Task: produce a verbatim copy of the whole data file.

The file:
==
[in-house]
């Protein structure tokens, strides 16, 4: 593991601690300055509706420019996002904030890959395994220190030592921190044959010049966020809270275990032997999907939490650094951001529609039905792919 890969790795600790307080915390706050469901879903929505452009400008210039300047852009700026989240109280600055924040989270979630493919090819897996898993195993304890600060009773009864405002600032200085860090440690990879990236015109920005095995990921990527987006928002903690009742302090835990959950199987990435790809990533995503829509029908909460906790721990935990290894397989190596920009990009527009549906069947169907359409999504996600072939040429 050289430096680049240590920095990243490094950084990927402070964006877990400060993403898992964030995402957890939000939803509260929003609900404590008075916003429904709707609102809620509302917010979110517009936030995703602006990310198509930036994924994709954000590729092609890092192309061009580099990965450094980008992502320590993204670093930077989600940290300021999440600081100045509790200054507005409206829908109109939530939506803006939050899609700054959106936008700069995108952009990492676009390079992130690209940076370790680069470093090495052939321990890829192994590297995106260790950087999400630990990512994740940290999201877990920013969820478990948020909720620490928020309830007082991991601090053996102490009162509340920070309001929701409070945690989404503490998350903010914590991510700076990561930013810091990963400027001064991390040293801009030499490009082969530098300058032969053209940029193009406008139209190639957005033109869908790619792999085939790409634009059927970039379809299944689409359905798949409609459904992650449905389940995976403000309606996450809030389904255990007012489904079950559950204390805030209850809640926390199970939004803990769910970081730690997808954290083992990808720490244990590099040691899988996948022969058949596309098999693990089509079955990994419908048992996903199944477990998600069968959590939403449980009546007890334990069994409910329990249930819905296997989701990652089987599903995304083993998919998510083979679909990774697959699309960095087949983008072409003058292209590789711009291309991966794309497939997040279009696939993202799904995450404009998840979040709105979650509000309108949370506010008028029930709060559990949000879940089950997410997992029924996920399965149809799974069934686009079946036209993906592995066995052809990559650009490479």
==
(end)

[in-house]
């Protein structure tokens, strides 16, 4: 593991601690300055509706420019996002904030890959395994220190030592921190044959010049966020809270275990032997999907939490650094951001529609039905792919 890969790795600790307080915390706050469901879903929505452009400008210039300047852009700026989240109280600055924040989270979630493919090819897996898993195993304890600060009773009864405002600032200085860090440690990879990236015109920005095995990921990527987006928002903690009742302090835990959950199987990435790809990533995503829509029908909460906790721990935990290894397989190596920009990009527009549906069947169907359409999504996600072939040429 050289430096680049240590920095990243490094950084990927402070964006877990400060993403898992964030995402957890939000939803509260929003609900404590008075916003429904709707609102809620509302917010979110517009936030995703602006990310198509930036994924994709954000590729092609890092192309061009580099990965450094980008992502320590993204670093930077989600940290300021999440600081100045509790200054507005409206829908109109939530939506803006939050899609700054959106936008700069995108952009990492676009390079992130690209940076370790680069470093090495052939321990890829192994590297995106260790950087999400630990990512994740940290999201877990920013969820478990948020909720620490928020309830007082991991601090053996102490009162509340920070309001929701409070945690989404503490998350903010914590991510700076990561930013810091990963400027001064991390040293801009030499490009082969530098300058032969053209940029193009406008139209190639957005033109869908790619792999085939790409634009059927970039379809299944689409359905798949409609459904992650449905389940995976403000309606996450809030389904255990007012489904079950559950204390805030209850809640926390199970939004803990769910970081730690997808954290083992990808720490244990590099040691899988996948022969058949596309098999693990089509079955990994419908048992996903199944477990998600069968959590939403449980009546007890334990069994409910329990249930819905296997989701990652089987599903995304083993998919998510083979679909990774697959699309960095087949983008072409003058292209590789711009291309991966794309497939997040279009696939993202799904995450404009998840979040709105979650509000309108949370506010008028029930709060559990949000879940089950997410997992029924996920399965149809799974069934686009079946036209993906592995066995052809990559650009490479």